Opening Reception: Thursday, November 10, 5-8pm
In Gallery & Online
Collaborating with Nature investigates the intricate fiber art pieces created by Rebecca Yeomans. Rebecca’s current work combines botanical printing, knitting, and stitching with a painterly feel. She is a full-time artist residing with her family in Wilmington, N.C.
Rebecca Yeomans has lived her entire life centered around making. She learned to knit at eight years old and was considered the “class artist” in school. She studied studio art at UNC-Chapel Hill, receiving a BFA in 1974. After earning an MFA from Auburn University in 1979 she taught there for several years. Rebecca and her husband Tom moved to Wilmington, NC in 1984 and she worked as a scenic artist in the film industry. She was a founding board member for DREAMS of Wilmington and later taught classes. Her fiber jewelry can be seen at the CAM gift shop. After she and Tom raised two artsy daughters, Rebecca quickly moved into full time artist mode. Her current work combines botanical printing, knitting, and stitching with a painterly feel.
Join us in the gallery on Thursday, November 10th from 5-8pm for a special Opening Reception for this body of work! On view along with this exhibit is Art Made with Light: Photograms by Melissa Wilgis.
Click here for a preview of the work that will appear in this exhibit!
About the Process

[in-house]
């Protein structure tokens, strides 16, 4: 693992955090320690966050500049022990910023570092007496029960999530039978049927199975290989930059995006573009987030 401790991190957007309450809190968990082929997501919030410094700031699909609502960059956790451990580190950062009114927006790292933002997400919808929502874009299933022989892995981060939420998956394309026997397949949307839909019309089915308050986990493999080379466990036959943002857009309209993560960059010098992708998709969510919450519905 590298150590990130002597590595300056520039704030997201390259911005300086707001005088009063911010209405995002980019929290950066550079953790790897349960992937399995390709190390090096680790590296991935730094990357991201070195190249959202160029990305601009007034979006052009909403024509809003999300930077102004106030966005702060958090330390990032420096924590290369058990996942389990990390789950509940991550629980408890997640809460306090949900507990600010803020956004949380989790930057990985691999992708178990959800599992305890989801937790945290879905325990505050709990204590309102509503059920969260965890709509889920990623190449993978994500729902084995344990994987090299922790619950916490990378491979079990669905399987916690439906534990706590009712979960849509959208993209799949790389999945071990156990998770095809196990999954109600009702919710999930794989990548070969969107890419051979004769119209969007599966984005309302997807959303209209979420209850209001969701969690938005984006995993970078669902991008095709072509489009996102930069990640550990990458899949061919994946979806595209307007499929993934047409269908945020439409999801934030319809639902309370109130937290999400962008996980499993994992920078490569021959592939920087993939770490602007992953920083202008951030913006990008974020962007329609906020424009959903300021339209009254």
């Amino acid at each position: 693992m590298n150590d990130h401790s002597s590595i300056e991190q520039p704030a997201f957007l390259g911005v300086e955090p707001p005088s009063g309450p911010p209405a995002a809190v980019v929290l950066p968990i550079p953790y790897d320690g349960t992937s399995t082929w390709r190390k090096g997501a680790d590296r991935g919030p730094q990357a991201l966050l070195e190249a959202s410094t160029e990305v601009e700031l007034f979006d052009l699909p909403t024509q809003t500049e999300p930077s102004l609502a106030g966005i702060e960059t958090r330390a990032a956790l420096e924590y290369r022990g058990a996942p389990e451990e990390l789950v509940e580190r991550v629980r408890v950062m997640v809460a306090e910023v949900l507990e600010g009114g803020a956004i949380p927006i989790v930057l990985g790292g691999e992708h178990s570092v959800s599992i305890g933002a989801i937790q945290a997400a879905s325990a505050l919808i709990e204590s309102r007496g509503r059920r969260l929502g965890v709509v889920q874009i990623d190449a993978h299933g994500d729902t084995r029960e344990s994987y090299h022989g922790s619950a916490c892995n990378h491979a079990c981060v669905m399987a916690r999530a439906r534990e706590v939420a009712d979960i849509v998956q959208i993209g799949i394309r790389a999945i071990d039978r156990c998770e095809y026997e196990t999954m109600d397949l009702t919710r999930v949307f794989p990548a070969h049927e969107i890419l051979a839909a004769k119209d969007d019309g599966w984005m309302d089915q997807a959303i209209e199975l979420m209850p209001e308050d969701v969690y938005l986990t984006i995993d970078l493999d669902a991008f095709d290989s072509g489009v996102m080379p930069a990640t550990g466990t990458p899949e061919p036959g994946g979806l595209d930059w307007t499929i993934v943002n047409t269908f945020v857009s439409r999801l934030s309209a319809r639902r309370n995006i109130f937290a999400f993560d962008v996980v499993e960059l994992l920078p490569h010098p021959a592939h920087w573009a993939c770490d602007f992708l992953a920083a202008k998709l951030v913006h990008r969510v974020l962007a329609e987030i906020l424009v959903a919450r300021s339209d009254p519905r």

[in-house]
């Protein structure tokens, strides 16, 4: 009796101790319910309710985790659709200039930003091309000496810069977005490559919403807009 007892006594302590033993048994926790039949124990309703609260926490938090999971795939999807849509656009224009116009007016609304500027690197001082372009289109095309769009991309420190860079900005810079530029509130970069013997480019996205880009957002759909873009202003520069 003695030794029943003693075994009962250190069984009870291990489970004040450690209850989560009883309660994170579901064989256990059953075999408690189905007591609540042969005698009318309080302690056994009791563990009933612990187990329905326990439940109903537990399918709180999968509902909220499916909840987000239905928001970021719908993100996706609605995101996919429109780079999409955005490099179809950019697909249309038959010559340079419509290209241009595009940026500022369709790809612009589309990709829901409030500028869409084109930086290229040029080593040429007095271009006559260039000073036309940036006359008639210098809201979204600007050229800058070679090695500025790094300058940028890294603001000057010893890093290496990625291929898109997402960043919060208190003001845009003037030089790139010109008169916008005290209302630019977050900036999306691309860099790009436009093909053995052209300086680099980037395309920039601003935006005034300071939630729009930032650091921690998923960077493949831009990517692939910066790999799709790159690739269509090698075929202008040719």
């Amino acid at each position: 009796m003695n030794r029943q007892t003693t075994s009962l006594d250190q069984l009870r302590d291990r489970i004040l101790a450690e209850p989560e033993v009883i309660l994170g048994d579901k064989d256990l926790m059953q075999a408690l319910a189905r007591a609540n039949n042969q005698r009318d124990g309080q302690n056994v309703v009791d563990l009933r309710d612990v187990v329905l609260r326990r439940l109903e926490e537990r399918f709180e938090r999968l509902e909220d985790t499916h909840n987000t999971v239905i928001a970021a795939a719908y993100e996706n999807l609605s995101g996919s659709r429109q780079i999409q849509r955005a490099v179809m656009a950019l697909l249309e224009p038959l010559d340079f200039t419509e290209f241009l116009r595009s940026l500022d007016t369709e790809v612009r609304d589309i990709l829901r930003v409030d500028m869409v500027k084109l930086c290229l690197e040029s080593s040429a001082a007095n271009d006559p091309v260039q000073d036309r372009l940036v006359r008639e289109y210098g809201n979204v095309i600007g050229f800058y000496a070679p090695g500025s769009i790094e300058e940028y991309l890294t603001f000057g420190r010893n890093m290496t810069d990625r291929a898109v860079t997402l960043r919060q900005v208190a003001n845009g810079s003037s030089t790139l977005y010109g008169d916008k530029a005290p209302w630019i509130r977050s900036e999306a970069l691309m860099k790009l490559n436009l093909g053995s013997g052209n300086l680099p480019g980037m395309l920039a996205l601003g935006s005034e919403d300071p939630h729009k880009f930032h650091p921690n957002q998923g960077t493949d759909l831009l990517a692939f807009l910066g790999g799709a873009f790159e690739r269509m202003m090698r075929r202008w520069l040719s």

The botanical printmaking process is almost always the inspiration and starting point for my work. Eco or botanical printing is the art of transferring color from natural plant material on to fabric or paper using pressure, moisture, and heat. Beautiful contact plant portraits are captured by bundling vegetation and fabric, either by rolling around a pipe or stacking in layers and binding tightly. The bundle is then steamed or immersed in simmering natural dye coaxing the pigment out of the leaves and on to the cloth. Results depend on many variables: type of fabric, water source, plant species, season, climate, and type of vessel used to name a few. Thus each piece is unique and always a surprise. The process involves many steps: scouring, mordanting, pre dyeing, printing with plant material, post dyeing, rinsing, and perhaps printing again. I enjoy the relationship with the natural world inherent in the process: foraging walks, growing my own dye plants, the aroma of cooking eucalyptus, and the opening of a bundle to reveal what gift Mother Nature has given. When a piece of printed paper or cloth excites me, I begin the slow process of embellishing. This involves tearing fabric, arranging and rearranging, pinning, basting, and deciding on a place to start. I approach this process intuitively, reacting playfully, exploring this or that, asking what if? The piece evolves and its story unfolds. Hopefully a lovely whole is created by the intricate details. In a nutshell, the beauty of the materials and the process of making are what my artwork is about. I am co-creating with Mother Nature and collaborating with the fabric, yarn, and thread.